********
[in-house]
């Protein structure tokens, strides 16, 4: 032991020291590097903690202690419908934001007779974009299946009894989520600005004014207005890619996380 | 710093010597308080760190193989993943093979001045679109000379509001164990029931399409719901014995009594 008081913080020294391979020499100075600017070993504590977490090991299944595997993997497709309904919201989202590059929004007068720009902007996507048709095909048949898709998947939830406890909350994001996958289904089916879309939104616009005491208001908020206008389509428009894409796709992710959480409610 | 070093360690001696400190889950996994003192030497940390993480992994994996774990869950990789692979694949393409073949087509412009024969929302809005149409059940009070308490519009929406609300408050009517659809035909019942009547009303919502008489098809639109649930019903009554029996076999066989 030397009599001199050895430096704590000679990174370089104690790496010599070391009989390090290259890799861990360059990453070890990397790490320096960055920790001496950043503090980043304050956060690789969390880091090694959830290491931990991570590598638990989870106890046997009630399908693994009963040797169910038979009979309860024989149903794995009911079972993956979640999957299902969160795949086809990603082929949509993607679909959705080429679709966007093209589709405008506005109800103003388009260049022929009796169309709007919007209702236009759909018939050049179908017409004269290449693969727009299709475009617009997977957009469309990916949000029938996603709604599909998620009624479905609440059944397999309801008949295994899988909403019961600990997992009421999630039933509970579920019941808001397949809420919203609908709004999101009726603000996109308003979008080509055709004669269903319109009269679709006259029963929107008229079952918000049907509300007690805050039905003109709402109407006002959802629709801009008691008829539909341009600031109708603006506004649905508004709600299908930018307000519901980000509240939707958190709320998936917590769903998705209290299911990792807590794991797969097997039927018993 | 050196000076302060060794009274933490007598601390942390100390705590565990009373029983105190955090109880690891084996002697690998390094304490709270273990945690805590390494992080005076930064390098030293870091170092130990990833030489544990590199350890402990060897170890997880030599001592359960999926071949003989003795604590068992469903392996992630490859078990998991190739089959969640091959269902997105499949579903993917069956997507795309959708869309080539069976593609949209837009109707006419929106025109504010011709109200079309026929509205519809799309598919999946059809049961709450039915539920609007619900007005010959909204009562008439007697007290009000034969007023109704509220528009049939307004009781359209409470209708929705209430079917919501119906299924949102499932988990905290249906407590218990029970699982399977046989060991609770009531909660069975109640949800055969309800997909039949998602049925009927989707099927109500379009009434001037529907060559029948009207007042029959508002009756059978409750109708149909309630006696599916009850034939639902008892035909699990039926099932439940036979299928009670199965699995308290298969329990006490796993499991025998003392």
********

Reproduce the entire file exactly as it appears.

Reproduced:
[in-house]
């Protein structure tokens, strides 16, 4: 032991020291590097903690202690419908934001007779974009299946009894989520600005004014207005890619996380 | 710093010597308080760190193989993943093979001045679109000379509001164990029931399409719901014995009594 008081913080020294391979020499100075600017070993504590977490090991299944595997993997497709309904919201989202590059929004007068720009902007996507048709095909048949898709998947939830406890909350994001996958289904089916879309939104616009005491208001908020206008389509428009894409796709992710959480409610 | 070093360690001696400190889950996994003192030497940390993480992994994996774990869950990789692979694949393409073949087509412009024969929302809005149409059940009070308490519009929406609300408050009517659809035909019942009547009303919502008489098809639109649930019903009554029996076999066989 030397009599001199050895430096704590000679990174370089104690790496010599070391009989390090290259890799861990360059990453070890990397790490320096960055920790001496950043503090980043304050956060690789969390880091090694959830290491931990991570590598638990989870106890046997009630399908693994009963040797169910038979009979309860024989149903794995009911079972993956979640999957299902969160795949086809990603082929949509993607679909959705080429679709966007093209589709405008506005109800103003388009260049022929009796169309709007919007209702236009759909018939050049179908017409004269290449693969727009299709475009617009997977957009469309990916949000029938996603709604599909998620009624479905609440059944397999309801008949295994899988909403019961600990997992009421999630039933509970579920019941808001397949809420919203609908709004999101009726603000996109308003979008080509055709004669269903319109009269679709006259029963929107008229079952918000049907509300007690805050039905003109709402109407006002959802629709801009008691008829539909341009600031109708603006506004649905508004709600299908930018307000519901980000509240939707958190709320998936917590769903998705209290299911990792807590794991797969097997039927018993 | 050196000076302060060794009274933490007598601390942390100390705590565990009373029983105190955090109880690891084996002697690998390094304490709270273990945690805590390494992080005076930064390098030293870091170092130990990833030489544990590199350890402990060897170890997880030599001592359960999926071949003989003795604590068992469903392996992630490859078990998991190739089959969640091959269902997105499949579903993917069956997507795309959708869309080539069976593609949209837009109707006419929106025109504010011709109200079309026929509205519809799309598919999946059809049961709450039915539920609007619900007005010959909204009562008439007697007290009000034969007023109704509220528009049939307004009781359209409470209708929705209430079917919501119906299924949102499932988990905290249906407590218990029970699982399977046989060991609770009531909660069975109640949800055969309800997909039949998602049925009927989707099927109500379009009434001037529907060559029948009207007042029959508002009756059978409750109708149909309630006696599916009850034939639902008892035909699990039926099932439940036979299928009670199965699995308290298969329990006490796993499991025998003392």